How to Use the London Underground
Avoid a panic at Paddington or a nightmare at Notting Hill when you follow our guide to using the London Tube. Navigate the Underground like a local and get the most out of your London holiday. Find out what you need to know below!
- How to pay on the London Tube?
- How do I know what line to take?
- What are the peak Tube times?
- Does the London Underground run late?
- Tips for using the London Tube
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When you figure out how to use the London Underground system, find out the best museums to see in London and start ticking them off your travel bucketlist!
Use your Oyster
Take advantage of all that London's public transportation system has to offer with an Oyster card. This plastic smartcard holds pay-as-you-go credit and can be purchased at any Tube station or ordered online. Use cards on the Tube or on the bus – your money is good everywhere with an Oyster card. The cost per trip varies depending on which "Zone" you are travelling to. Central London is located in Zones 1 and 2, so pick that pass and simply top up as you go.
Can I use my credit or debit card to pay for the Tube?
London's public transport has just gotten easier to use! Now most credit and debit cards that have the contactless payment ability can be used just the same as an oyster card. By using the same card to touch on and off the train, you will be charged an adult fare. Overseas transaction fees might be charged for non-UK cards, so it is best to check with your card issuer before you do this. This charge will only happen once a day, not every time you travel.
Can I pay use Apple Pay or Google Pay on the Tube?
Yes, you can! Google Pay and Apple Pay are available to use, just the same as a debit or credit card. These contactless methods are quick and easy and will mean no queuing for a ticket! Mobile payments such as bPay, Fitbit pay, Garmin Pay and Samsung Pay are also able to be used on the Tube.
Is it cheaper to buy individual tickets or use a card?
Using an oyster card or contactless payments are cheaper than buying single tickets at each stop. Daily capping also applies to all users of the Tube and other public transport, which means if you make a lot of journeys in one day, the total cost of travel that day will be capped at a certain price. You can benefit from weekly capping if you use these contactless payment methods too!
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The London Underground is no simple system. We recommend getting your hands on the map or the app to have all the timetables and routes at your fingertips. The map gives a really good overview of the city's transport structure as well as main attractions.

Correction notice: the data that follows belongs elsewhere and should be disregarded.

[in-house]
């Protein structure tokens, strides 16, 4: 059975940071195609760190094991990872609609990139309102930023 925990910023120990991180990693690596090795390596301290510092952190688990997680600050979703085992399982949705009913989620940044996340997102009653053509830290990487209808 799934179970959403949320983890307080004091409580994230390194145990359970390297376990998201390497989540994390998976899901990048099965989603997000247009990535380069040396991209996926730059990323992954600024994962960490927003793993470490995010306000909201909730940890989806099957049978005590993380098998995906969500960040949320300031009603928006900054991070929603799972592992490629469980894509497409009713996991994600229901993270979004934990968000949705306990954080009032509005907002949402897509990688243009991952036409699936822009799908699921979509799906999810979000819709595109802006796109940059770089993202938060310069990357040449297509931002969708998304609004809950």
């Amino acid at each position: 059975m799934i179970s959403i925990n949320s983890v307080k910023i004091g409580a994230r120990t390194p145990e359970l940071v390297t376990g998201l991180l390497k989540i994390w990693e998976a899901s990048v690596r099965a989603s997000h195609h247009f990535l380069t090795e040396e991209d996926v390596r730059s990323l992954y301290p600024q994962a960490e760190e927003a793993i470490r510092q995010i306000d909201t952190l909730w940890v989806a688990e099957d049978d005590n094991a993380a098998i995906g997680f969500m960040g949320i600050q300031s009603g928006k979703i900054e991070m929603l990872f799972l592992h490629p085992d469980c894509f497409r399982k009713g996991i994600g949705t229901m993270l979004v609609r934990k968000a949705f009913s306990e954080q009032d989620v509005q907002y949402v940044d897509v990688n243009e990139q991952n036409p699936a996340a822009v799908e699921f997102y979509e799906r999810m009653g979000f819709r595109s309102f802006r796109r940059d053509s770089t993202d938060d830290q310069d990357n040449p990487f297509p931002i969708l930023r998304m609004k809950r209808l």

Trust us, you'll want zooming capabilities for this extensive system. Download the official Tube map from the London Underground and keep this folded up in your passport or in your pocket so you're sure to never get lost. Or, for the high-tech travellers in our midst, download the Tube Map app from the London Underground. It is available in the Apple App Store, in Google Play, or in the Windows Phone Store.
The London Tube is always fairly busy, but peak hours are Monday to Friday are 6:30am - 9:30am and 4:00pm - 7:00pm. Not only will the Tube be busy with office workers, but there are also peak fares that apply - so try and do most of your travel out of these times!
If you're out on the town, remember that the Tube closes around midnight and doesn't usually open until the morning rush. Make sure to schedule time and keep a backup mode of transportation in mind.
The Tube is an old system (the rail work dates back 150 years), so don't get your hopes up when it comes to punctuality. If you really need to get somewhere on time, don't leave it to chance on the Tube. Plan to get to the station far earlier than you think, or plan an alternate mode of transportation. The good news? The Tube is often the favourite scapegoat for many Londoners — whenever you're late, just blame it on the Tube and avoid the explanation.
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#1 Mind the gap
If you're travelling on the London Underground, get used to this friendly phrase. "Mind the gap" is the British way of telling you not to trip when entering the vehicle. Unless you want deadly consequences, steer clear of falling into the gap.
#2 Use your manners
Proper manners are expected on the Tube. When riding the escalators, stand to the right or walk to the left. Be sure to follow the rules of civilized society and do the below:
- Relinquish your seat for pregnant women, the elderly, and disabled.
- Talk quietly.
- Don't board the train until others have exited
- Move down the carriage to make way for new people.
#3 Avoid the weekends
Regular track work takes place on Saturdays and Sundays in London. If you must travel via Tube on the weekends, expect massive delays.
#4 Don't rely on the Tube 24/7
The underground in London doesn't run 24/7, so make sure you know how to get back to your accommodation safely using an alternative way. Depending on the tube line, most open just after 5am and close before 1am. When you need to get around the city outside of the Tube's operating hours, consider taking a taxi, Uber or private car to get you from A to B.
Now that you can navigate the London Underground like a pro, you're all set for your British holiday. But don't let your trip get derailed before it even begins. Travel around London and the UK with peace of mind so get a free quote for travel insurance to protect your adventures.